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Our Kind of Traitor

2016-08-05 08:20
 

What it's about:

An ordinary British couple head to Morocco on vacation to try and sort out some of their marital problems but, while there, they come into contact with a charismatic Russian mobster who, after befriending the husband, convinces him to hand over a flash disk to the British government when he returns home. That, however, is only the start of their entanglement with the Russian, who, as it turns out wants Asylum in England for he and his family after his new boss makes it clear that he is out to “clear house” of older “employees” who have outlived their usefulness. 

What we thought:

John Le Carre seems to have become, over the past few years, the current “it” author in terms of TV and movie adaptations, what with his paranoia-drenched spy tails clearly resonating strongly with the current political climate. Hot on the heels of his highly acclaimed miniseries, The Night Manager, comes Our Kind of Traitor, a rather old fashioned espionage thriller that still manages to find plenty of intrigue in post-Cold-War Russian/Western relations (and at the same time having nothing whatsoever to do with Putin). 

If the blurb at the back of the novel is any indication, much has changed in the journey from print to screen, which might explain why the film feels a lot more throwaway than other recent Le Carre efforts like the rather ponderous A Most Wanted Man and the quietly terrific Tinker, Tailor, Soldier, Spy, but there's still plenty to enjoy here for fans of the genre.

Mind you, being a committed spy-thriller fan may well give you the advantage over your average cinema goer in terms of being able to appreciate the well-worn genre tropes on display here but they're all done with such (admittedly efficient) straightforwardness that it's hard not to feel like it doesn't do anything in particular that other films haven't done better. Even the idea of focusing on an ordinary civilian, rather than a highly trained spy, isn't that new – and neither is the idea of the spy game being generally much more distasteful than it is glamorous.    

The real success of the film, then, certainly isn't originality and it just as certainly isn't emotional rigor or anything particularly substantial to say. Our Kind of Traitor is worth seeing purely because it is so solidly put together. Not flashily or particularly memorably put together, mind you, but there is undoubtedly a certain amount of pleasure to be gained from such solid craftsmanship.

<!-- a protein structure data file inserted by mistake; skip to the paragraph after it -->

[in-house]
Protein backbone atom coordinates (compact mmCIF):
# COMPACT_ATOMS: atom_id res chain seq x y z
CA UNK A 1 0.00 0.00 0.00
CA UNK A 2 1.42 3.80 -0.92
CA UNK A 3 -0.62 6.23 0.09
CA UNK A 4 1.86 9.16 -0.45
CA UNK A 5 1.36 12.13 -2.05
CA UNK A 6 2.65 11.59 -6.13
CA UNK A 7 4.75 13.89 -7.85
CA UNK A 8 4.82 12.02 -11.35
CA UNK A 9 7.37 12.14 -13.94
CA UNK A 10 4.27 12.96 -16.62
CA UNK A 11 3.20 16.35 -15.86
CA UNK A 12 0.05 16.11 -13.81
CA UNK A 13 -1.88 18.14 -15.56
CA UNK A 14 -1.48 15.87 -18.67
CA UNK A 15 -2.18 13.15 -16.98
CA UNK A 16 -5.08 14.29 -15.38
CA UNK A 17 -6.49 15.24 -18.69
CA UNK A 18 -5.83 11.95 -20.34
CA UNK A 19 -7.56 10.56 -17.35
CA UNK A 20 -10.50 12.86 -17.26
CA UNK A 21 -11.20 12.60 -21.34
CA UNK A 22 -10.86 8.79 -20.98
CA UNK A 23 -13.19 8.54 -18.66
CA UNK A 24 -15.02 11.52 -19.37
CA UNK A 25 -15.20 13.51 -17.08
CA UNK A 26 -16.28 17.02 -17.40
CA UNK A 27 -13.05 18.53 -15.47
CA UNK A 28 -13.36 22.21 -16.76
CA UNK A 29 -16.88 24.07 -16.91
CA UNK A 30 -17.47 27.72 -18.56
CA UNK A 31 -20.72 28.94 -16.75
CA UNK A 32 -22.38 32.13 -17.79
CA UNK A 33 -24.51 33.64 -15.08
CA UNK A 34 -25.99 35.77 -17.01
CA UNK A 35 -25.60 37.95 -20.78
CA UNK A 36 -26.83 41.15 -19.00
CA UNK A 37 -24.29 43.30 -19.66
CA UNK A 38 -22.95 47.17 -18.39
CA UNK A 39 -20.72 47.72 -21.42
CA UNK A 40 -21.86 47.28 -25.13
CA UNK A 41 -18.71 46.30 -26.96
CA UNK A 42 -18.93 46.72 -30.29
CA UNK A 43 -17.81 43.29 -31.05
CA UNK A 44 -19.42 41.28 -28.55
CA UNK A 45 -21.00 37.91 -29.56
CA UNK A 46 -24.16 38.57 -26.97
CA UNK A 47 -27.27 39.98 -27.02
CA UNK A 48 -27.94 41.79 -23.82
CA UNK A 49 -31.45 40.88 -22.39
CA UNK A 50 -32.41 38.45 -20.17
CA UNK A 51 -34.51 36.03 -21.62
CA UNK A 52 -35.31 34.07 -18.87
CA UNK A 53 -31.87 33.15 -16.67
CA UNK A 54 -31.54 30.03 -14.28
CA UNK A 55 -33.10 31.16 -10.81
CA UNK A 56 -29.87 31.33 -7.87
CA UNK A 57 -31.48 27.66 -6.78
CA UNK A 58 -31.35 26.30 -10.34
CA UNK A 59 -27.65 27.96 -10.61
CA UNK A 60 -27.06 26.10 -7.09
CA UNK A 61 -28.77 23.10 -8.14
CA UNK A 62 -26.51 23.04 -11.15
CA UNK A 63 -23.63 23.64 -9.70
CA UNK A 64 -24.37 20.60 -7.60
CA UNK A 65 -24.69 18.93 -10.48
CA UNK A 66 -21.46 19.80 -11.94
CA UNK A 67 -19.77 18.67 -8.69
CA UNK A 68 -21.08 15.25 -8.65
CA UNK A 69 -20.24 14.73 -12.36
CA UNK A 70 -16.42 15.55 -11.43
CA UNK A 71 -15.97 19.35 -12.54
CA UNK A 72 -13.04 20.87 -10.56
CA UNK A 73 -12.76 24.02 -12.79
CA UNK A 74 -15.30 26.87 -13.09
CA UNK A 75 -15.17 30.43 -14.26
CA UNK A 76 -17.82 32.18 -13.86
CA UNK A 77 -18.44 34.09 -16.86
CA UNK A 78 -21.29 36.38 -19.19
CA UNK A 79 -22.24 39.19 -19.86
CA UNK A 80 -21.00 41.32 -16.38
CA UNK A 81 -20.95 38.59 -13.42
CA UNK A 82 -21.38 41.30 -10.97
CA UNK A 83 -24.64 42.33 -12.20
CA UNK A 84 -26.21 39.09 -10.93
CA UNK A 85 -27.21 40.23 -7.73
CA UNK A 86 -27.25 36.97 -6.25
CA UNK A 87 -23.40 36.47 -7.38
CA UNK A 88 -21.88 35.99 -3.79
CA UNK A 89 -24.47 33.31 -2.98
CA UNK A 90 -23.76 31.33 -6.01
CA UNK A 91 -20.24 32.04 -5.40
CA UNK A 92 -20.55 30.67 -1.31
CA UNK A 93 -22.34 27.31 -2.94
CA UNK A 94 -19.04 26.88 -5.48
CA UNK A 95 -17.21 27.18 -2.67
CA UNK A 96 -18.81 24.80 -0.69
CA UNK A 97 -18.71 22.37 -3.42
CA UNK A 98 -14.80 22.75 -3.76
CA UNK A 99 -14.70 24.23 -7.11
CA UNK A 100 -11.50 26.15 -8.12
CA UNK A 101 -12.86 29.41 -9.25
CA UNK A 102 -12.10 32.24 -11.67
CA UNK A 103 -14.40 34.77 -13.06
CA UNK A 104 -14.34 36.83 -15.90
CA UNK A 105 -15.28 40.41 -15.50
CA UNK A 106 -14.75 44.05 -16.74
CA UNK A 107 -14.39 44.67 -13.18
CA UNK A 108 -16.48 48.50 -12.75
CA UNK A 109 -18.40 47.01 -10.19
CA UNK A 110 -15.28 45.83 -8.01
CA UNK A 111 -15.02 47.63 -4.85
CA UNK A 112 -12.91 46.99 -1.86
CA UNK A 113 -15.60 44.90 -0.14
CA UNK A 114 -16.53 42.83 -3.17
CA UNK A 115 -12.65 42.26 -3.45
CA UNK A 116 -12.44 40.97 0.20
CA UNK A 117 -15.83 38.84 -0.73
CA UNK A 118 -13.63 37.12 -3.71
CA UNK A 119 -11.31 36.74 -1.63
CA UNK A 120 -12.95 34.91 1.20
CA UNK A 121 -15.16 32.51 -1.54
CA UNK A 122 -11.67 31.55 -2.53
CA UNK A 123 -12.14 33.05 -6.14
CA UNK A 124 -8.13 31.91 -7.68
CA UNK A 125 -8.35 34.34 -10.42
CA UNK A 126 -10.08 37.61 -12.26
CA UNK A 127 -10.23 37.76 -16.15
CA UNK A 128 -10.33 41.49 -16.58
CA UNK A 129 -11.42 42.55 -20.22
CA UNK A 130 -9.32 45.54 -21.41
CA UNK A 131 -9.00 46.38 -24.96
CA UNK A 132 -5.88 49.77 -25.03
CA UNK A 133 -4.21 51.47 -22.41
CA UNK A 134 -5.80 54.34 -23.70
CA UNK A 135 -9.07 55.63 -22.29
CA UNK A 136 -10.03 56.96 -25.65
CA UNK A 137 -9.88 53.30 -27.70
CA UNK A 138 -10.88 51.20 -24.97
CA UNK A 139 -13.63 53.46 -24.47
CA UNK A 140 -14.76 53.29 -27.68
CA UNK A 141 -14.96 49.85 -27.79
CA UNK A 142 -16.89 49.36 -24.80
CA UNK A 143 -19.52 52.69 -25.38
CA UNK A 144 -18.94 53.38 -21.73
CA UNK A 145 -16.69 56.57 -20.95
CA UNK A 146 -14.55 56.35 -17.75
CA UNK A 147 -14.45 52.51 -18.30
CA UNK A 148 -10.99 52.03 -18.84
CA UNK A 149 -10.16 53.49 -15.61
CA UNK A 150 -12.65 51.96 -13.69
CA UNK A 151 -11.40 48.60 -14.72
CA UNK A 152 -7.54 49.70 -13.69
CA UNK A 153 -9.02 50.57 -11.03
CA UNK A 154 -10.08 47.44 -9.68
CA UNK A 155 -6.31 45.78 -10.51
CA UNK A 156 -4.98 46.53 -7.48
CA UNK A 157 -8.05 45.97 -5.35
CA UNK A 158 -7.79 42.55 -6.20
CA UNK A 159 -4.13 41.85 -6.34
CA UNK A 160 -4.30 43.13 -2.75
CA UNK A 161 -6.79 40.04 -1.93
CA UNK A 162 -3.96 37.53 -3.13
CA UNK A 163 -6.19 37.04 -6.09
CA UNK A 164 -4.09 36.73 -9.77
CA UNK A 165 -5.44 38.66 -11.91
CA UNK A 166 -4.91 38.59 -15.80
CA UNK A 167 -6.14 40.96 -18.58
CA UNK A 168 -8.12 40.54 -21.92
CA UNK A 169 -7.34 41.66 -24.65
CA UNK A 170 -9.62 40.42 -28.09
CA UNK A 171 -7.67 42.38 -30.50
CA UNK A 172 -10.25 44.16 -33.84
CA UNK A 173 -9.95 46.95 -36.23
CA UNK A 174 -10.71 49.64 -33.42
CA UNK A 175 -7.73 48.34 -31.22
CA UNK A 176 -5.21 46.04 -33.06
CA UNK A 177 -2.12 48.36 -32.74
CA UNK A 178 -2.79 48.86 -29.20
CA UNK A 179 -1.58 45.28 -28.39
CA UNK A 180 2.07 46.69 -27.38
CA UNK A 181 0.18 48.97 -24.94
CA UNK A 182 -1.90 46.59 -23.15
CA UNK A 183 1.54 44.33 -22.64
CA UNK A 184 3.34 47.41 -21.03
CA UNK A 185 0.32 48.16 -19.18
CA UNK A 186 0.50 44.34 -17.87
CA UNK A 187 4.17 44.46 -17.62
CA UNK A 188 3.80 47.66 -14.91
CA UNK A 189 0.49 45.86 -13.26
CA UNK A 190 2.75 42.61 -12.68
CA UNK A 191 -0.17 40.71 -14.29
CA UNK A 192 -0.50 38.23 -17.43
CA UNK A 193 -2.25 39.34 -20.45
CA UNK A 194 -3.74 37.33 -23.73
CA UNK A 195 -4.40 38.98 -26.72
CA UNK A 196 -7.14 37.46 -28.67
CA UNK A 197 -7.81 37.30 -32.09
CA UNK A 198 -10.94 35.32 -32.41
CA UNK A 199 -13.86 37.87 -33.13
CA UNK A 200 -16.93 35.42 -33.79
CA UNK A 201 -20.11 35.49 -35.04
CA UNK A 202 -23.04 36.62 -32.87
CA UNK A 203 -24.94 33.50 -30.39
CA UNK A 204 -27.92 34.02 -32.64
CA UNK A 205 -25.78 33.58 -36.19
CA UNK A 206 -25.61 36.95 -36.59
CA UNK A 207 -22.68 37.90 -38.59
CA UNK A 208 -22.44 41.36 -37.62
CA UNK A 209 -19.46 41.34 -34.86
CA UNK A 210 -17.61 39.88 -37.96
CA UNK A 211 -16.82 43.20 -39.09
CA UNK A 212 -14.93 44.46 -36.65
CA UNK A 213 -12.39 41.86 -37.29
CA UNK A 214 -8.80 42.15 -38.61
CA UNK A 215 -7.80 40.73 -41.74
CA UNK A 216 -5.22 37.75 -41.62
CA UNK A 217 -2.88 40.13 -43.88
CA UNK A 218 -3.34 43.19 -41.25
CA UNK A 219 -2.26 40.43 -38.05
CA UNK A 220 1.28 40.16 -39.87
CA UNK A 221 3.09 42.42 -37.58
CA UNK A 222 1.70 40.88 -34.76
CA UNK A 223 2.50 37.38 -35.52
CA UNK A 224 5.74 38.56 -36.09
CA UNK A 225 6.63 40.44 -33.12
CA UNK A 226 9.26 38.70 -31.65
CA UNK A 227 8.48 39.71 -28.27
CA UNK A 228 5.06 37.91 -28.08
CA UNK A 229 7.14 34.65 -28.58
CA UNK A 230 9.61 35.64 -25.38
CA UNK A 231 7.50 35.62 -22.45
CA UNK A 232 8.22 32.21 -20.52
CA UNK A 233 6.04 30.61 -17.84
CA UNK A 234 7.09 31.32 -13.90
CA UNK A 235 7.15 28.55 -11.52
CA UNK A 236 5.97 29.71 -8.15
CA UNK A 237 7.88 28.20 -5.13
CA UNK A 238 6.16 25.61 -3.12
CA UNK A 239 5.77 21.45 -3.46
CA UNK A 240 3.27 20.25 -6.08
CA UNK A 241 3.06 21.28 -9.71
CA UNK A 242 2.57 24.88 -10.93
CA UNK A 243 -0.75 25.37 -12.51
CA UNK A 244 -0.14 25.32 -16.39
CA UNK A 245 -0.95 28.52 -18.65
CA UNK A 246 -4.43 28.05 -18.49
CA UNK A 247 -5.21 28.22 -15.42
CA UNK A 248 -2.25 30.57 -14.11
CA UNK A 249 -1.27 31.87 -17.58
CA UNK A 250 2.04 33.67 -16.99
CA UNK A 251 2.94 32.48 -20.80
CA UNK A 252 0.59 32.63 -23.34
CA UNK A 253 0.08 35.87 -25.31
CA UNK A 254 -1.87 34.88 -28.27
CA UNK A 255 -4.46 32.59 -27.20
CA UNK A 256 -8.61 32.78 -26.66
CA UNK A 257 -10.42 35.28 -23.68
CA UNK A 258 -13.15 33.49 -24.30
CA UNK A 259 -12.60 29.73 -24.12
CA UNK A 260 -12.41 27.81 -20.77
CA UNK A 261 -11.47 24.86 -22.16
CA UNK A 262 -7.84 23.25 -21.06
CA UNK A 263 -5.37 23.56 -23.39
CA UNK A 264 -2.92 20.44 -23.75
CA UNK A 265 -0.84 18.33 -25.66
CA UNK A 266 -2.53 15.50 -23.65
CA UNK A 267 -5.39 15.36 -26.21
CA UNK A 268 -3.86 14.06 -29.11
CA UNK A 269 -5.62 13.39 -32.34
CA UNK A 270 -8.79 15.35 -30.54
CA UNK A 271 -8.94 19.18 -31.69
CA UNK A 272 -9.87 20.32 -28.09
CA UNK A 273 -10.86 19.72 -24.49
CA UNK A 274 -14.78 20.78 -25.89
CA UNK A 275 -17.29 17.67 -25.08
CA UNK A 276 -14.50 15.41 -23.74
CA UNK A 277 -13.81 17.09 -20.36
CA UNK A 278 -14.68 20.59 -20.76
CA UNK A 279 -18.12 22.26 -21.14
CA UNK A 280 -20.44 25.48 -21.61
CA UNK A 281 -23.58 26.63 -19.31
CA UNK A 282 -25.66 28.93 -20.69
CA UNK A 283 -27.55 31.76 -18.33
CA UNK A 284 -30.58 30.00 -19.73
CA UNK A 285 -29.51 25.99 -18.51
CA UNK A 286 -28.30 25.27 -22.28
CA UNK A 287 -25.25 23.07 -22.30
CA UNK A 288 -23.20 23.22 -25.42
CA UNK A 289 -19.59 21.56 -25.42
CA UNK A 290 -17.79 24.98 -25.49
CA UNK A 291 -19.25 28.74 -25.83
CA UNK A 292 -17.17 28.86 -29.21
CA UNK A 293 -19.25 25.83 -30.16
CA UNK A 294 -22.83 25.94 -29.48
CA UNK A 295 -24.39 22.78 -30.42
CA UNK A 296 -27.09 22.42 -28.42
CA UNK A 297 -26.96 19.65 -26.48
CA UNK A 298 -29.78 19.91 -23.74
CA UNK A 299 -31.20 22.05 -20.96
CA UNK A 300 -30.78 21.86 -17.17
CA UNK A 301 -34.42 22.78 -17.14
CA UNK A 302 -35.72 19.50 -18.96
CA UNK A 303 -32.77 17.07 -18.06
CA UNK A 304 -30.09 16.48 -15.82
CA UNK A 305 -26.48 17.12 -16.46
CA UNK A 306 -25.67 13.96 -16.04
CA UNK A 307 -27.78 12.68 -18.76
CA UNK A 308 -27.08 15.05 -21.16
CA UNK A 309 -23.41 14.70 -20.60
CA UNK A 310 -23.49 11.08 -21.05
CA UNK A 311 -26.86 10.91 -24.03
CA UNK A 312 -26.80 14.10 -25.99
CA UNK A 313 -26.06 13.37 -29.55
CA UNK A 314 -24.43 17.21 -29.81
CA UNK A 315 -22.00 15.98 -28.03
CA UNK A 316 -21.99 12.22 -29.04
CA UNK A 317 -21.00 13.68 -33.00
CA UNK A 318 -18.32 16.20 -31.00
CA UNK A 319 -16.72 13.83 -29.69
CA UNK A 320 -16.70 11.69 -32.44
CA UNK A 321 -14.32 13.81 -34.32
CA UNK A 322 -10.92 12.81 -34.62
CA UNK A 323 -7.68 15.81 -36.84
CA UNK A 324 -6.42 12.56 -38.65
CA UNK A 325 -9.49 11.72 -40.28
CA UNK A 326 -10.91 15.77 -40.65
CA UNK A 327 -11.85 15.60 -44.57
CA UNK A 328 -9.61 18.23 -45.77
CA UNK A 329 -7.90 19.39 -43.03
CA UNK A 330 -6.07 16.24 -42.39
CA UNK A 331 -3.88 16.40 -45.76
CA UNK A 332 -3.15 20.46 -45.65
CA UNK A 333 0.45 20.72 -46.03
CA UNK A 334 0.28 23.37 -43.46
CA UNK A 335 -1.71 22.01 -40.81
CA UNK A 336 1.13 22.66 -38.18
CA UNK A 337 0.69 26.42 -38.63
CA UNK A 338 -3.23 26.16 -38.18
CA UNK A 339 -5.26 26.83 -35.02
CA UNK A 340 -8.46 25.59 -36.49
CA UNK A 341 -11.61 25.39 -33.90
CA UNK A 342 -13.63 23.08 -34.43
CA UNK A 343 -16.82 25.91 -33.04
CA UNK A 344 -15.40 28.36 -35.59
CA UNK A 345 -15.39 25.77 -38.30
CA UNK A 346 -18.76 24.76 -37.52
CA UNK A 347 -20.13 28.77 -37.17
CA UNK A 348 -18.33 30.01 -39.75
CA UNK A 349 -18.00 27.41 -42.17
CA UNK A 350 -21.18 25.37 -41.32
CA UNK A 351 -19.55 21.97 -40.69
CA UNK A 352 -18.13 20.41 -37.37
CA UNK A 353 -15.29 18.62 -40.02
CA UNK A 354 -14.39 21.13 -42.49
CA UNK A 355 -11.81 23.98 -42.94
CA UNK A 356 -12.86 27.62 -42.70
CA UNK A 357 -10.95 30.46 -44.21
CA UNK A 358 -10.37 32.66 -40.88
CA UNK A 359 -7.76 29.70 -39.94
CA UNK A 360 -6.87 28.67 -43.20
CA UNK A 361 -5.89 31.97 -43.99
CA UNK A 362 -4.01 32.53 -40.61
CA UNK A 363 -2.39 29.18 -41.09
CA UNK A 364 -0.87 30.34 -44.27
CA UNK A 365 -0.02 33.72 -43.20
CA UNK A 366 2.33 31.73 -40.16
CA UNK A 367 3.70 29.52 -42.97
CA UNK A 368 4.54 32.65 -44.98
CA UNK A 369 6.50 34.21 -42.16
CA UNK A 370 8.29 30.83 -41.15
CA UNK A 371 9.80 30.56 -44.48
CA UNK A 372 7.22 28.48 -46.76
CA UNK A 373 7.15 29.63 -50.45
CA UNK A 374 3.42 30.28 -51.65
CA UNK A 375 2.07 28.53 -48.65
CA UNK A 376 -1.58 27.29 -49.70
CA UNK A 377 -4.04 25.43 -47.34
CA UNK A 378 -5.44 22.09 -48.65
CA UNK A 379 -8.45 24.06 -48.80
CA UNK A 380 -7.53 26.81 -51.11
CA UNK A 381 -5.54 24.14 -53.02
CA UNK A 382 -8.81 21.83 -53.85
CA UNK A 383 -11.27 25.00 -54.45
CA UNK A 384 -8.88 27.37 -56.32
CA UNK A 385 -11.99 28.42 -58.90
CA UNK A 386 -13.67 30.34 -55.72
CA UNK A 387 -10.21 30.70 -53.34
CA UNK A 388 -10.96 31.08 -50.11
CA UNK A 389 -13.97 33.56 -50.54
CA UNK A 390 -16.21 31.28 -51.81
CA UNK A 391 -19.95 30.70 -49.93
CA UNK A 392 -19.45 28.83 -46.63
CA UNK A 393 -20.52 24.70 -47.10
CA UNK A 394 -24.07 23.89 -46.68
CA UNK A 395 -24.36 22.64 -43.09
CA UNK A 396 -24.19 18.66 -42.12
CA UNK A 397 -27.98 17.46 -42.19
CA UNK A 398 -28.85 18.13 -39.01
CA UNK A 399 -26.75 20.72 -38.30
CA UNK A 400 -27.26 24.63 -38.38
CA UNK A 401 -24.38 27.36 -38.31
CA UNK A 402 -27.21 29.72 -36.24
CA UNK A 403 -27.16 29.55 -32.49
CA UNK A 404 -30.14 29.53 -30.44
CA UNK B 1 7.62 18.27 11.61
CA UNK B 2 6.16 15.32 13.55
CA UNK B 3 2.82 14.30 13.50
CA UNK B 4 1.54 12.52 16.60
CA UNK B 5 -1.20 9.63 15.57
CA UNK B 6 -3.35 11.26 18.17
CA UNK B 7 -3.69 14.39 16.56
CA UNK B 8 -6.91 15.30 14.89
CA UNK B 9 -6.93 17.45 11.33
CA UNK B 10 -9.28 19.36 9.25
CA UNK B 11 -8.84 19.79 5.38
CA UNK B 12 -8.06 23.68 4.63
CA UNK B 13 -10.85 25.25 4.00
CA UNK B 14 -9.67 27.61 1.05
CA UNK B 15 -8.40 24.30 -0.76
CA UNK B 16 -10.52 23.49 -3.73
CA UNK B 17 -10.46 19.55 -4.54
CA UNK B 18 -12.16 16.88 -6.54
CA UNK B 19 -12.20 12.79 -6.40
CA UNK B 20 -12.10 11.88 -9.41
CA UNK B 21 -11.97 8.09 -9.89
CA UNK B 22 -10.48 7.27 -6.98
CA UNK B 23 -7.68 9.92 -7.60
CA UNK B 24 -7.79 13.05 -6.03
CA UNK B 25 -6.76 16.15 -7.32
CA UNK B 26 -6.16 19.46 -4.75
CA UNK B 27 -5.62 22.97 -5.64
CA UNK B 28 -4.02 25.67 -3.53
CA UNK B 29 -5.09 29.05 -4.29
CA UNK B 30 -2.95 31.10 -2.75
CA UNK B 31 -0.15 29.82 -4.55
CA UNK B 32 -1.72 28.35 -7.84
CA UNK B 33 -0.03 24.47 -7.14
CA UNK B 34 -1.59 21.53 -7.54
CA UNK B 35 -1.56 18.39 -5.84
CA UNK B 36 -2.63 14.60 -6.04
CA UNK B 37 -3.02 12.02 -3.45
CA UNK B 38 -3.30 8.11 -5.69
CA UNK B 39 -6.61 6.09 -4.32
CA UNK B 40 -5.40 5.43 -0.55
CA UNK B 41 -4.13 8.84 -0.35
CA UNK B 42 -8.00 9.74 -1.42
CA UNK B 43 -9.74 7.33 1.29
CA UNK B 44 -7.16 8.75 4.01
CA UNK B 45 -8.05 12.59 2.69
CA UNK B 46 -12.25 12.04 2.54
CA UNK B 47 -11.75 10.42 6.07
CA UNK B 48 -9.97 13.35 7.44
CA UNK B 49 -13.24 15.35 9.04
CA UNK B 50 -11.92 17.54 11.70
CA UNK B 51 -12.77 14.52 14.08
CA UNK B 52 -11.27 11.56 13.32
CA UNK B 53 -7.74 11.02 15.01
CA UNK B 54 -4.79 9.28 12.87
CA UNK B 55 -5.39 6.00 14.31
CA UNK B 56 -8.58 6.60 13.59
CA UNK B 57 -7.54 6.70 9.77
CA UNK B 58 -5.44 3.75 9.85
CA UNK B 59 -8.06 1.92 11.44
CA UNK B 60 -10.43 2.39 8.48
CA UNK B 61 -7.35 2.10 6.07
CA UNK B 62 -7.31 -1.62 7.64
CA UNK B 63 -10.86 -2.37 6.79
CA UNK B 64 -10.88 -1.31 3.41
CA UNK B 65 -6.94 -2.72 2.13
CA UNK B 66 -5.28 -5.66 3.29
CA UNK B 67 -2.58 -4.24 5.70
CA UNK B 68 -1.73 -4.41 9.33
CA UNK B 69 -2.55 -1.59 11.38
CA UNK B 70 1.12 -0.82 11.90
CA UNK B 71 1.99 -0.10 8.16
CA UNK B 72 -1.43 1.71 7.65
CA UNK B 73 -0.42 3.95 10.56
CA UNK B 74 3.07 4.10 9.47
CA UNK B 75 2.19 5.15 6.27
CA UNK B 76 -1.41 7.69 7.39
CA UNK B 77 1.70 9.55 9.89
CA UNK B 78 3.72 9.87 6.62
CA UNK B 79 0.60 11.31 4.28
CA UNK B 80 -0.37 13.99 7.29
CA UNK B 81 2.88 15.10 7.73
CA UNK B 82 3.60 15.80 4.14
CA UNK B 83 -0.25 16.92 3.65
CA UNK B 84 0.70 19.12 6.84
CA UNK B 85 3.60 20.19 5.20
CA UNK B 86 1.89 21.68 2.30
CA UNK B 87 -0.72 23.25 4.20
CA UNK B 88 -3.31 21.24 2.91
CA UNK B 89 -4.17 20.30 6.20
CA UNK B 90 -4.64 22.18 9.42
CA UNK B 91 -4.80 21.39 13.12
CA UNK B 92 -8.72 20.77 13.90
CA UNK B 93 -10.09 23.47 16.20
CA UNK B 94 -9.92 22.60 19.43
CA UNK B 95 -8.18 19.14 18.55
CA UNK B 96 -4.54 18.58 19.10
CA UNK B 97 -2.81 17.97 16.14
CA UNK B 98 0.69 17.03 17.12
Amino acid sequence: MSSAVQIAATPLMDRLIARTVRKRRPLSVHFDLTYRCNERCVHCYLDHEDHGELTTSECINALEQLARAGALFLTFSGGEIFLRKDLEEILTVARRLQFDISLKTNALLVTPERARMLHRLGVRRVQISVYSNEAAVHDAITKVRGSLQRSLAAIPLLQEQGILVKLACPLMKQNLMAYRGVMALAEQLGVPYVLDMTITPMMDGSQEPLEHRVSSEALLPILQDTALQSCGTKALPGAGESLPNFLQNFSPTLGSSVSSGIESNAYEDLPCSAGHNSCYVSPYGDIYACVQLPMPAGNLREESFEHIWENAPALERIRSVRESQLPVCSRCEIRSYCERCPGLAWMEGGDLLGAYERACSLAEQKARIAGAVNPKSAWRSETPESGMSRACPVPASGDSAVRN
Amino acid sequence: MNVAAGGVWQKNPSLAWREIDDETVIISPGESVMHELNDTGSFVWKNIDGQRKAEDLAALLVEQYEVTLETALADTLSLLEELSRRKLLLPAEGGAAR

Neither the script (by Hossein Amini) nor the direction (by Susanna White) exactly jump out at you as anything truly special but they both do their job with understated aplomb. The film is tense when it needs to be, and thoughtful and wryly witty the rest of the time, with the plot being carefully and clearly laid out in a way that the overly busy Jason Bourne could only wish was. And yet, just a little bit of that old Bourne style would certainly not have gone amiss.

In the acting department, though, things are actually somewhat more spirited – at least for some of the cast. Ewan McGregor is as likable as ever but he virtually sleep walks through his role here – but, then, he's hardly given tons to work with. Naomie Harris, Stellan Skarsgard and Damien Lewis, on the other hand, do give the film far more life than it would have otherwise. The latter two ham it up to different but equally enjoyable effect, while Naomie Harris proves to be the calm beating heart at the centre of the film - though all three inject that bit of warmth and sparkiness that an otherwise fairly dry film desperately needed. 

I could give you an easy dozen better spy novels, TV shows, novels and comics than Our Kind of Traitor (and I'm not even that huge a fan of the genre) but for a passable night at the cinema, it's really not half bad.

Read more on:    naomie harris  |  ewan mcgregor  |  movies
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